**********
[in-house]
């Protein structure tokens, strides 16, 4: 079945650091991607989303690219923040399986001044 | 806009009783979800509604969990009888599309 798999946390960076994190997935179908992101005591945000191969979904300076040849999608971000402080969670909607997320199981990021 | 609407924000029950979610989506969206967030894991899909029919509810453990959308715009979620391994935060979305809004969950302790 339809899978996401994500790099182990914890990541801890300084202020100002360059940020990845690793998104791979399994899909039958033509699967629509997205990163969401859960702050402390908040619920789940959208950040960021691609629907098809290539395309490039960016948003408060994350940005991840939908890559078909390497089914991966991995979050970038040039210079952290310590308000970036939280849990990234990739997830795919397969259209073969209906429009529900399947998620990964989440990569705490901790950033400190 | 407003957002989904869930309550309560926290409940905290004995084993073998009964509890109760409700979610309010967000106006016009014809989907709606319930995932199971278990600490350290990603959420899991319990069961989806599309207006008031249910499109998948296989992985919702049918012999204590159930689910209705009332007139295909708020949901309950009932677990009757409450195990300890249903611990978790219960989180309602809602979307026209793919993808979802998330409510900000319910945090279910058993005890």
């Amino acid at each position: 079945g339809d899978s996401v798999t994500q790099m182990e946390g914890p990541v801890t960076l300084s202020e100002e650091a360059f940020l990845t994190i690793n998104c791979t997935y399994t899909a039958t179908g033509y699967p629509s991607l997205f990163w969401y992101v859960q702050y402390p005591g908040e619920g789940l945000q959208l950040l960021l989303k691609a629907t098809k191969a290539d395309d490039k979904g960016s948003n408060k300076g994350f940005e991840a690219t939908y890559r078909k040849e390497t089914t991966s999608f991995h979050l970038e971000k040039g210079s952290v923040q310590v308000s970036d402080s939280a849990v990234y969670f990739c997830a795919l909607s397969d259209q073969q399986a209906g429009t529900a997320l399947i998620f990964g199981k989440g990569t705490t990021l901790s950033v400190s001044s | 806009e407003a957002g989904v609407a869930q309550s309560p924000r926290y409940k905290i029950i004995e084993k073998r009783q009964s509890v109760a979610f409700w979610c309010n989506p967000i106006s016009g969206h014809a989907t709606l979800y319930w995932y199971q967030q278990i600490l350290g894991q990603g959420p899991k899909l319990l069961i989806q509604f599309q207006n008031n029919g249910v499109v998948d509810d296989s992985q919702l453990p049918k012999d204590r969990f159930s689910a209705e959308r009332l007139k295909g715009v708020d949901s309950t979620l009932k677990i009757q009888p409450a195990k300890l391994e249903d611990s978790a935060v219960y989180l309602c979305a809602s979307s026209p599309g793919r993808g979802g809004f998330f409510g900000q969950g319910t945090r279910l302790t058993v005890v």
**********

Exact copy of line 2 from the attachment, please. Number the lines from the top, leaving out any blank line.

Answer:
């Protein structure tokens, strides 16, 4: 079945650091991607989303690219923040399986001044 | 806009009783979800509604969990009888599309 798999946390960076994190997935179908992101005591945000191969979904300076040849999608971000402080969670909607997320199981990021 | 609407924000029950979610989506969206967030894991899909029919509810453990959308715009979620391994935060979305809004969950302790 339809899978996401994500790099182990914890990541801890300084202020100002360059940020990845690793998104791979399994899909039958033509699967629509997205990163969401859960702050402390908040619920789940959208950040960021691609629907098809290539395309490039960016948003408060994350940005991840939908890559078909390497089914991966991995979050970038040039210079952290310590308000970036939280849990990234990739997830795919397969259209073969209906429009529900399947998620990964989440990569705490901790950033400190 | 407003957002989904869930309550309560926290409940905290004995084993073998009964509890109760409700979610309010967000106006016009014809989907709606319930995932199971278990600490350290990603959420899991319990069961989806599309207006008031249910499109998948296989992985919702049918012999204590159930689910209705009332007139295909708020949901309950009932677990009757409450195990300890249903611990978790219960989180309602809602979307026209793919993808979802998330409510900000319910945090279910058993005890």